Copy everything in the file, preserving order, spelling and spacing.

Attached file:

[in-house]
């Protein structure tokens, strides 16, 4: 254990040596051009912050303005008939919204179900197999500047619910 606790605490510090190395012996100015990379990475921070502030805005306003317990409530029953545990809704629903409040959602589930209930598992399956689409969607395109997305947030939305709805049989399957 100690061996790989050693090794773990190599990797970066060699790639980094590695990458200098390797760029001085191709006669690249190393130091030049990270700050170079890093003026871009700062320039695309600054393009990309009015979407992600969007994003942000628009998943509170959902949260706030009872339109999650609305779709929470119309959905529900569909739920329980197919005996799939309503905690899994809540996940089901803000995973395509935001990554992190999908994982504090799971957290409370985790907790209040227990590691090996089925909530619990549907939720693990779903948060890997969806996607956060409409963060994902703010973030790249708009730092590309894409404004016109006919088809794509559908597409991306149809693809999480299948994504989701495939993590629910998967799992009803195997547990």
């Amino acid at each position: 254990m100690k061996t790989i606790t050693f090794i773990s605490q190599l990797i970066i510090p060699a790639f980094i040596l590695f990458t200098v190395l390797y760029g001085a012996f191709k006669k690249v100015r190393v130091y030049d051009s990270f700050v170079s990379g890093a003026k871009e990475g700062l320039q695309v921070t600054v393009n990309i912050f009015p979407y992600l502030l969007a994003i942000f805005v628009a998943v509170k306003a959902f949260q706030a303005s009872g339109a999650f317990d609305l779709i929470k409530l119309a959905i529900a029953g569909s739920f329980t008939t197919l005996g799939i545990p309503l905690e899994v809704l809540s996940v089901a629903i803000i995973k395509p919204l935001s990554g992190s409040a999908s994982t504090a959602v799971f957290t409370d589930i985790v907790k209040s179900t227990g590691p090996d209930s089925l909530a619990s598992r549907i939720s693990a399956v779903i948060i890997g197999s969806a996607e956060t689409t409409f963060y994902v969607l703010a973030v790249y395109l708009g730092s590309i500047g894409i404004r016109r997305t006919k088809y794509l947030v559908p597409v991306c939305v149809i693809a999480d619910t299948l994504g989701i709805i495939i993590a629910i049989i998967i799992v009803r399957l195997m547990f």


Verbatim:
[in-house]
């Protein structure tokens, strides 16, 4: 254990040596051009912050303005008939919204179900197999500047619910 606790605490510090190395012996100015990379990475921070502030805005306003317990409530029953545990809704629903409040959602589930209930598992399956689409969607395109997305947030939305709805049989399957 100690061996790989050693090794773990190599990797970066060699790639980094590695990458200098390797760029001085191709006669690249190393130091030049990270700050170079890093003026871009700062320039695309600054393009990309009015979407992600969007994003942000628009998943509170959902949260706030009872339109999650609305779709929470119309959905529900569909739920329980197919005996799939309503905690899994809540996940089901803000995973395509935001990554992190999908994982504090799971957290409370985790907790209040227990590691090996089925909530619990549907939720693990779903948060890997969806996607956060409409963060994902703010973030790249708009730092590309894409404004016109006919088809794509559908597409991306149809693809999480299948994504989701495939993590629910998967799992009803195997547990």
């Amino acid at each position: 254990m100690k061996t790989i606790t050693f090794i773990s605490q190599l990797i970066i510090p060699a790639f980094i040596l590695f990458t200098v190395l390797y760029g001085a012996f191709k006669k690249v100015r190393v130091y030049d051009s990270f700050v170079s990379g890093a003026k871009e990475g700062l320039q695309v921070t600054v393009n990309i912050f009015p979407y992600l502030l969007a994003i942000f805005v628009a998943v509170k306003a959902f949260q706030a303005s009872g339109a999650f317990d609305l779709i929470k409530l119309a959905i529900a029953g569909s739920f329980t008939t197919l005996g799939i545990p309503l905690e899994v809704l809540s996940v089901a629903i803000i995973k395509p919204l935001s990554g992190s409040a999908s994982t504090a959602v799971f957290t409370d589930i985790v907790k209040s179900t227990g590691p090996d209930s089925l909530a619990s598992r549907i939720s693990a399956v779903i948060i890997g197999s969806a996607e956060t689409t409409f963060y994902v969607l703010a973030v790249y395109l708009g730092s590309i500047g894409i404004r016109r997305t006919k088809y794509l947030v559908p597409v991306c939305v149809i693809a999480d619910t299948l994504g989701i709805i495939i993590a629910i049989i998967i799992v009803r399957l195997m547990f």